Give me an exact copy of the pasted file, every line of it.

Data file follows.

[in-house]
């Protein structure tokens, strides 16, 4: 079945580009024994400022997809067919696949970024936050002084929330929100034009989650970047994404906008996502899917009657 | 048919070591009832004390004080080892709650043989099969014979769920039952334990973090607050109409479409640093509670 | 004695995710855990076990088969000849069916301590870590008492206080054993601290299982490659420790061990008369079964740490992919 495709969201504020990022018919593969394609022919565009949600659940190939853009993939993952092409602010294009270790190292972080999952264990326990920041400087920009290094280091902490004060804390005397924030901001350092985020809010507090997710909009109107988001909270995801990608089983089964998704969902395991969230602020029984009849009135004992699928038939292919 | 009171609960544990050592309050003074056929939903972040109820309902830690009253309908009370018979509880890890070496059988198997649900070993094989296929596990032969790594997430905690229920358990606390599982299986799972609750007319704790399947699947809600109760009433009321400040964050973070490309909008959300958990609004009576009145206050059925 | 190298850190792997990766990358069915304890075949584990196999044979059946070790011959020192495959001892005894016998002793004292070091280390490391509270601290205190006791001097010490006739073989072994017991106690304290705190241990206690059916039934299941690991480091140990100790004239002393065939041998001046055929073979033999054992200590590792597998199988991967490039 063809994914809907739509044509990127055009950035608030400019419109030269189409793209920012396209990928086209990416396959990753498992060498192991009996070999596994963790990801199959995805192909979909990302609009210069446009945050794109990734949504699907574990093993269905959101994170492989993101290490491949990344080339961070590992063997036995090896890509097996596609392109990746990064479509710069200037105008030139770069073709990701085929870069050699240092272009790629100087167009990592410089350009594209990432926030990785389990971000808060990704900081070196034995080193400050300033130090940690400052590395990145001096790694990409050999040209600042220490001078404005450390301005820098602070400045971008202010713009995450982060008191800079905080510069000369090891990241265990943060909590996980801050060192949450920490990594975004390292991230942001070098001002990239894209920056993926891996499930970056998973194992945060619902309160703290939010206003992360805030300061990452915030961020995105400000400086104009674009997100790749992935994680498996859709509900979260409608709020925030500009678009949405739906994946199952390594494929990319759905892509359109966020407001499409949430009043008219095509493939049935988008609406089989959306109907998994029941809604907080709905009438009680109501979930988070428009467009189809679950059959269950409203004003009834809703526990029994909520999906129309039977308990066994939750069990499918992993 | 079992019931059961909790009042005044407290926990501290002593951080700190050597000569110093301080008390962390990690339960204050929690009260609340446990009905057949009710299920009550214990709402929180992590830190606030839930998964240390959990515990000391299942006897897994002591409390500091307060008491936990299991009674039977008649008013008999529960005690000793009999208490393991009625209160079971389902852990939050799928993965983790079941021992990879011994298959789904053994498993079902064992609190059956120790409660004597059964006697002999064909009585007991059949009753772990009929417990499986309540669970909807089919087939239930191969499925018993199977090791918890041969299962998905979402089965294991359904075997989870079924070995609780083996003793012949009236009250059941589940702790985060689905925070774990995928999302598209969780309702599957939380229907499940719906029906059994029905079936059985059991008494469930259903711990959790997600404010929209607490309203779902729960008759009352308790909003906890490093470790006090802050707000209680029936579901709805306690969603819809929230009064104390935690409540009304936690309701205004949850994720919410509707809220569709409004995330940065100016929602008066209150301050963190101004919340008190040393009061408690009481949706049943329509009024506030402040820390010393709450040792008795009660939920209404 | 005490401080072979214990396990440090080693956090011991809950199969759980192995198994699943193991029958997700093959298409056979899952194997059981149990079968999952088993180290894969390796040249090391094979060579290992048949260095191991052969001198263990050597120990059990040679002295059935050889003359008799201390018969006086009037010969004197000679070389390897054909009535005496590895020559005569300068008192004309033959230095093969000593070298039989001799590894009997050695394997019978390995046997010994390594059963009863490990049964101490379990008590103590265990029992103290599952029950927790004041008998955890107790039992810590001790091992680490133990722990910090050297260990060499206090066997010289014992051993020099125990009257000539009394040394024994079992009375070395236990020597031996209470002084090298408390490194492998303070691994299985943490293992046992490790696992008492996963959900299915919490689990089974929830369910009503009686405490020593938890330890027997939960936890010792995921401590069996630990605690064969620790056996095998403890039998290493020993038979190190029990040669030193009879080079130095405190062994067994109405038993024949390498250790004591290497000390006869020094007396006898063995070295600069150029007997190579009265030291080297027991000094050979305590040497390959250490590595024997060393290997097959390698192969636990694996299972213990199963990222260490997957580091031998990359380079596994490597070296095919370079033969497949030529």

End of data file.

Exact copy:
[in-house]
């Protein structure tokens, strides 16, 4: 079945580009024994400022997809067919696949970024936050002084929330929100034009989650970047994404906008996502899917009657 | 048919070591009832004390004080080892709650043989099969014979769920039952334990973090607050109409479409640093509670 | 004695995710855990076990088969000849069916301590870590008492206080054993601290299982490659420790061990008369079964740490992919 495709969201504020990022018919593969394609022919565009949600659940190939853009993939993952092409602010294009270790190292972080999952264990326990920041400087920009290094280091902490004060804390005397924030901001350092985020809010507090997710909009109107988001909270995801990608089983089964998704969902395991969230602020029984009849009135004992699928038939292919 | 009171609960544990050592309050003074056929939903972040109820309902830690009253309908009370018979509880890890070496059988198997649900070993094989296929596990032969790594997430905690229920358990606390599982299986799972609750007319704790399947699947809600109760009433009321400040964050973070490309909008959300958990609004009576009145206050059925 | 190298850190792997990766990358069915304890075949584990196999044979059946070790011959020192495959001892005894016998002793004292070091280390490391509270601290205190006791001097010490006739073989072994017991106690304290705190241990206690059916039934299941690991480091140990100790004239002393065939041998001046055929073979033999054992200590590792597998199988991967490039 063809994914809907739509044509990127055009950035608030400019419109030269189409793209920012396209990928086209990416396959990753498992060498192991009996070999596994963790990801199959995805192909979909990302609009210069446009945050794109990734949504699907574990093993269905959101994170492989993101290490491949990344080339961070590992063997036995090896890509097996596609392109990746990064479509710069200037105008030139770069073709990701085929870069050699240092272009790629100087167009990592410089350009594209990432926030990785389990971000808060990704900081070196034995080193400050300033130090940690400052590395990145001096790694990409050999040209600042220490001078404005450390301005820098602070400045971008202010713009995450982060008191800079905080510069000369090891990241265990943060909590996980801050060192949450920490990594975004390292991230942001070098001002990239894209920056993926891996499930970056998973194992945060619902309160703290939010206003992360805030300061990452915030961020995105400000400086104009674009997100790749992935994680498996859709509900979260409608709020925030500009678009949405739906994946199952390594494929990319759905892509359109966020407001499409949430009043008219095509493939049935988008609406089989959306109907998994029941809604907080709905009438009680109501979930988070428009467009189809679950059959269950409203004003009834809703526990029994909520999906129309039977308990066994939750069990499918992993 | 079992019931059961909790009042005044407290926990501290002593951080700190050597000569110093301080008390962390990690339960204050929690009260609340446990009905057949009710299920009550214990709402929180992590830190606030839930998964240390959990515990000391299942006897897994002591409390500091307060008491936990299991009674039977008649008013008999529960005690000793009999208490393991009625209160079971389902852990939050799928993965983790079941021992990879011994298959789904053994498993079902064992609190059956120790409660004597059964006697002999064909009585007991059949009753772990009929417990499986309540669970909807089919087939239930191969499925018993199977090791918890041969299962998905979402089965294991359904075997989870079924070995609780083996003793012949009236009250059941589940702790985060689905925070774990995928999302598209969780309702599957939380229907499940719906029906059994029905079936059985059991008494469930259903711990959790997600404010929209607490309203779902729960008759009352308790909003906890490093470790006090802050707000209680029936579901709805306690969603819809929230009064104390935690409540009304936690309701205004949850994720919410509707809220569709409004995330940065100016929602008066209150301050963190101004919340008190040393009061408690009481949706049943329509009024506030402040820390010393709450040792008795009660939920209404 | 005490401080072979214990396990440090080693956090011991809950199969759980192995198994699943193991029958997700093959298409056979899952194997059981149990079968999952088993180290894969390796040249090391094979060579290992048949260095191991052969001198263990050597120990059990040679002295059935050889003359008799201390018969006086009037010969004197000679070389390897054909009535005496590895020559005569300068008192004309033959230095093969000593070298039989001799590894009997050695394997019978390995046997010994390594059963009863490990049964101490379990008590103590265990029992103290599952029950927790004041008998955890107790039992810590001790091992680490133990722990910090050297260990060499206090066997010289014992051993020099125990009257000539009394040394024994079992009375070395236990020597031996209470002084090298408390490194492998303070691994299985943490293992046992490790696992008492996963959900299915919490689990089974929830369910009503009686405490020593938890330890027997939960936890010792995921401590069996630990605690064969620790056996095998403890039998290493020993038979190190029990040669030193009879080079130095405190062994067994109405038993024949390498250790004591290497000390006869020094007396006898063995070295600069150029007997190579009265030291080297027991000094050979305590040497390959250490590595024997060393290997097959390698192969636990694996299972213990199963990222260490997957580091031998990359380079596994490597070296095919370079033969497949030529």